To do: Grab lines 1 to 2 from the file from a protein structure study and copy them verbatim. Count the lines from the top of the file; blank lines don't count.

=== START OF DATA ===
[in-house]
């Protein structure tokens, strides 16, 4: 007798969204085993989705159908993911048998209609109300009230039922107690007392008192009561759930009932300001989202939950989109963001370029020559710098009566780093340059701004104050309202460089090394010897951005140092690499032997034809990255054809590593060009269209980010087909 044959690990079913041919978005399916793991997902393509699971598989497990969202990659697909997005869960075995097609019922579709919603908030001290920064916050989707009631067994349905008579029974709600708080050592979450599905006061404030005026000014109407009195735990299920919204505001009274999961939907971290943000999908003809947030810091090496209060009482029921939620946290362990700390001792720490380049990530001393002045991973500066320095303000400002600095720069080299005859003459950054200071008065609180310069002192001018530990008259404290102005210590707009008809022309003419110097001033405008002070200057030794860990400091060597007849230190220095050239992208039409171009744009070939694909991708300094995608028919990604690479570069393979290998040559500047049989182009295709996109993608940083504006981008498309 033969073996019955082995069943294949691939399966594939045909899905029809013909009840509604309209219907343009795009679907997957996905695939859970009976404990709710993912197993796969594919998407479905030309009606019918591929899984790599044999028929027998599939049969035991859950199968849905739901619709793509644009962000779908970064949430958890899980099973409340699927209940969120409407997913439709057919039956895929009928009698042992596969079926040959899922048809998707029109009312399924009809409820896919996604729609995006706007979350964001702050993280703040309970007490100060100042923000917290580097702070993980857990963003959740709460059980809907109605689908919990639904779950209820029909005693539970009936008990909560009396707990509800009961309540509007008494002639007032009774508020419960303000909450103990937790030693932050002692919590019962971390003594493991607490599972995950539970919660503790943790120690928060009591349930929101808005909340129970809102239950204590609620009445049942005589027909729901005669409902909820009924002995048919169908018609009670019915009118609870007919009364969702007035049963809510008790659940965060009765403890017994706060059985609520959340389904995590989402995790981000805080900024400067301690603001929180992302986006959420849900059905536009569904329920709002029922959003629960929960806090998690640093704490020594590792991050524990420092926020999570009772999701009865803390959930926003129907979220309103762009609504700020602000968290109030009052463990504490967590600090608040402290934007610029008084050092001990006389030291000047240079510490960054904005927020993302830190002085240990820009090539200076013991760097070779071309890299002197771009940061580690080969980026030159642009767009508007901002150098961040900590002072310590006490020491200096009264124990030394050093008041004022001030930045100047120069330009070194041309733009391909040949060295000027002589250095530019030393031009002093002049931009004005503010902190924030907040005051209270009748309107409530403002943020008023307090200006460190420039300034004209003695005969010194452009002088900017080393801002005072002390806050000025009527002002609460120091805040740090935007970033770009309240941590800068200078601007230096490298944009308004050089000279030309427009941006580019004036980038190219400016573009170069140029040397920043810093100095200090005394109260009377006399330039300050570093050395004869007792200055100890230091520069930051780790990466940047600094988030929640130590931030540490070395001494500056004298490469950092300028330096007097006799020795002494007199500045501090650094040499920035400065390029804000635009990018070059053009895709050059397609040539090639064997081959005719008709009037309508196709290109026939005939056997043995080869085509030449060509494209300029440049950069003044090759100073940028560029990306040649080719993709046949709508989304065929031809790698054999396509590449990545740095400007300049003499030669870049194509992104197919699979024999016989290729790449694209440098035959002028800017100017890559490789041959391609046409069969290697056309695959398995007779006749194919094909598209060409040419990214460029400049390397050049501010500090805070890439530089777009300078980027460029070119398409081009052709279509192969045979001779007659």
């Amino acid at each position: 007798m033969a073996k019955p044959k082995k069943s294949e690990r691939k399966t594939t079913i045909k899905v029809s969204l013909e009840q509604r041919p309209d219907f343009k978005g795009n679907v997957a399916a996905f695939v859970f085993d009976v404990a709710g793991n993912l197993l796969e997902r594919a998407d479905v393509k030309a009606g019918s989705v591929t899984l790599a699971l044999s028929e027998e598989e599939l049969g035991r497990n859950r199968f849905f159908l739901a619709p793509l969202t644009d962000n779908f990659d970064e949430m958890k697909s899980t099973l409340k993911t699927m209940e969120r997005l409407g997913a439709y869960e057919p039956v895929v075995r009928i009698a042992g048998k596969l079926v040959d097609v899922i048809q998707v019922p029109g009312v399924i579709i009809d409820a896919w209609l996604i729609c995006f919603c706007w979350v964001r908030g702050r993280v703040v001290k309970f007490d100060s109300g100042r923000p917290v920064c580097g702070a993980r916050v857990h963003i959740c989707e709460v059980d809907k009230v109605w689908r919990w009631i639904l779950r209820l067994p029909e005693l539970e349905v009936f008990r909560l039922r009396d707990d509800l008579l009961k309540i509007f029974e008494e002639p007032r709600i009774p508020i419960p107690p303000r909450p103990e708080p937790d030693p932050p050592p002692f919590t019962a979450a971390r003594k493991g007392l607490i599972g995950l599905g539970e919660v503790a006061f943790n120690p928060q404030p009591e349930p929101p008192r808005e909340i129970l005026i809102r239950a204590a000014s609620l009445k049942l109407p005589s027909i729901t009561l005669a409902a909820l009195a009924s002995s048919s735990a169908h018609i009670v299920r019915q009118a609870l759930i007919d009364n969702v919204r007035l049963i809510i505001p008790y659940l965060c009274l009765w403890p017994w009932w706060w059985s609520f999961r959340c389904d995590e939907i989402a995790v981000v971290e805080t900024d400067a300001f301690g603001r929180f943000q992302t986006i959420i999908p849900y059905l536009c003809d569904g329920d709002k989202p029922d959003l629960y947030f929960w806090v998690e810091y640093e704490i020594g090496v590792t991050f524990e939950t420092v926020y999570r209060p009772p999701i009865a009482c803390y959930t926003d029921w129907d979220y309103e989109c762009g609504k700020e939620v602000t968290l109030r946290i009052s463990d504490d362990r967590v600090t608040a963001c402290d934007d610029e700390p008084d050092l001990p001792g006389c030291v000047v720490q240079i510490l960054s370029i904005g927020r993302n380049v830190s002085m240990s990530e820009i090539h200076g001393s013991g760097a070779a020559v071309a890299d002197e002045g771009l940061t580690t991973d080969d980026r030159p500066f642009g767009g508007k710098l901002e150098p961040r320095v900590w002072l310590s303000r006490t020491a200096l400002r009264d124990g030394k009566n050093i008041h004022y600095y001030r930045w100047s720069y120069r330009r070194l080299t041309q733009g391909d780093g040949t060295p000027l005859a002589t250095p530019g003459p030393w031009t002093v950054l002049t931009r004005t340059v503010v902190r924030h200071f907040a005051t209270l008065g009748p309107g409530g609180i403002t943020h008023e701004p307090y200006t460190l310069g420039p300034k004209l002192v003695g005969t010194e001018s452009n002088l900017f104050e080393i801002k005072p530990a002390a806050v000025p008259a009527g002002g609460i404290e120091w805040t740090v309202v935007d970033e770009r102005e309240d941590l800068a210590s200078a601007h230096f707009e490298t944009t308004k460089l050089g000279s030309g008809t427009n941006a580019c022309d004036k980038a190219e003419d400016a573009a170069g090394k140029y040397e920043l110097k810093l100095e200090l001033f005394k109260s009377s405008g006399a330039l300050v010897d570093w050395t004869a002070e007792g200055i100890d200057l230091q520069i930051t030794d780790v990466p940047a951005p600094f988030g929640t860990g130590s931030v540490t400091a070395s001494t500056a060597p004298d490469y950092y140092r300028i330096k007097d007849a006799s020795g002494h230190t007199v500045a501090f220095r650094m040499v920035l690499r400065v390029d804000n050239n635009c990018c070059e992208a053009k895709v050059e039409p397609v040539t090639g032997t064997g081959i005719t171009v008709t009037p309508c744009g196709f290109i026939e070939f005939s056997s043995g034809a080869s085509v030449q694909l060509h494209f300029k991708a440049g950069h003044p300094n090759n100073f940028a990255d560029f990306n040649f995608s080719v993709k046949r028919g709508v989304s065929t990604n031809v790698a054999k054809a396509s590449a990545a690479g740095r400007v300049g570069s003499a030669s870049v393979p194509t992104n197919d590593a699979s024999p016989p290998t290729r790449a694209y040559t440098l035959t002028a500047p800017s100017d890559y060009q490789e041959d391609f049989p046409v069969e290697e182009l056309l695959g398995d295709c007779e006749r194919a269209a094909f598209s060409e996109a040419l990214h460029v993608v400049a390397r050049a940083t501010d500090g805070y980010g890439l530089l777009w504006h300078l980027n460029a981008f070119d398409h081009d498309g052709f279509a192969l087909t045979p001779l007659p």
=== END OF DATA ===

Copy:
[in-house]
């Protein structure tokens, strides 16, 4: 007798969204085993989705159908993911048998209609109300009230039922107690007392008192009561759930009932300001989202939950989109963001370029020559710098009566780093340059701004104050309202460089090394010897951005140092690499032997034809990255054809590593060009269209980010087909 044959690990079913041919978005399916793991997902393509699971598989497990969202990659697909997005869960075995097609019922579709919603908030001290920064916050989707009631067994349905008579029974709600708080050592979450599905006061404030005026000014109407009195735990299920919204505001009274999961939907971290943000999908003809947030810091090496209060009482029921939620946290362990700390001792720490380049990530001393002045991973500066320095303000400002600095720069080299005859003459950054200071008065609180310069002192001018530990008259404290102005210590707009008809022309003419110097001033405008002070200057030794860990400091060597007849230190220095050239992208039409171009744009070939694909991708300094995608028919990604690479570069393979290998040559500047049989182009295709996109993608940083504006981008498309 033969073996019955082995069943294949691939399966594939045909899905029809013909009840509604309209219907343009795009679907997957996905695939859970009976404990709710993912197993796969594919998407479905030309009606019918591929899984790599044999028929027998599939049969035991859950199968849905739901619709793509644009962000779908970064949430958890899980099973409340699927209940969120409407997913439709057919039956895929009928009698042992596969079926040959899922048809998707029109009312399924009809409820896919996604729609995006706007979350964001702050993280703040309970007490100060100042923000917290580097702070993980857990963003959740709460059980809907109605689908919990639904779950209820029909005693539970009936008990909560009396707990509800009961309540509007008494002639007032009774508020419960303000909450103990937790030693932050002692919590019962971390003594493991607490599972995950539970919660503790943790120690928060009591349930929101808005909340129970809102239950204590609620009445049942005589027909729901005669409902909820009924002995048919169908018609009670019915009118609870007919009364969702007035049963809510008790659940965060009765403890017994706060059985609520959340389904995590989402995790981000805080900024400067301690603001929180992302986006959420849900059905536009569904329920709002029922959003629960929960806090998690640093704490020594590792991050524990420092926020999570009772999701009865803390959930926003129907979220309103762009609504700020602000968290109030009052463990504490967590600090608040402290934007610029008084050092001990006389030291000047240079510490960054904005927020993302830190002085240990820009090539200076013991760097070779071309890299002197771009940061580690080969980026030159642009767009508007901002150098961040900590002072310590006490020491200096009264124990030394050093008041004022001030930045100047120069330009070194041309733009391909040949060295000027002589250095530019030393031009002093002049931009004005503010902190924030907040005051209270009748309107409530403002943020008023307090200006460190420039300034004209003695005969010194452009002088900017080393801002005072002390806050000025009527002002609460120091805040740090935007970033770009309240941590800068200078601007230096490298944009308004050089000279030309427009941006580019004036980038190219400016573009170069140029040397920043810093100095200090005394109260009377006399330039300050570093050395004869007792200055100890230091520069930051780790990466940047600094988030929640130590931030540490070395001494500056004298490469950092300028330096007097006799020795002494007199500045501090650094040499920035400065390029804000635009990018070059053009895709050059397609040539090639064997081959005719008709009037309508196709290109026939005939056997043995080869085509030449060509494209300029440049950069003044090759100073940028560029990306040649080719993709046949709508989304065929031809790698054999396509590449990545740095400007300049003499030669870049194509992104197919699979024999016989290729790449694209440098035959002028800017100017890559490789041959391609046409069969290697056309695959398995007779006749194919094909598209060409040419990214460029400049390397050049501010500090805070890439530089777009300078980027460029070119398409081009052709279509192969045979001779007659």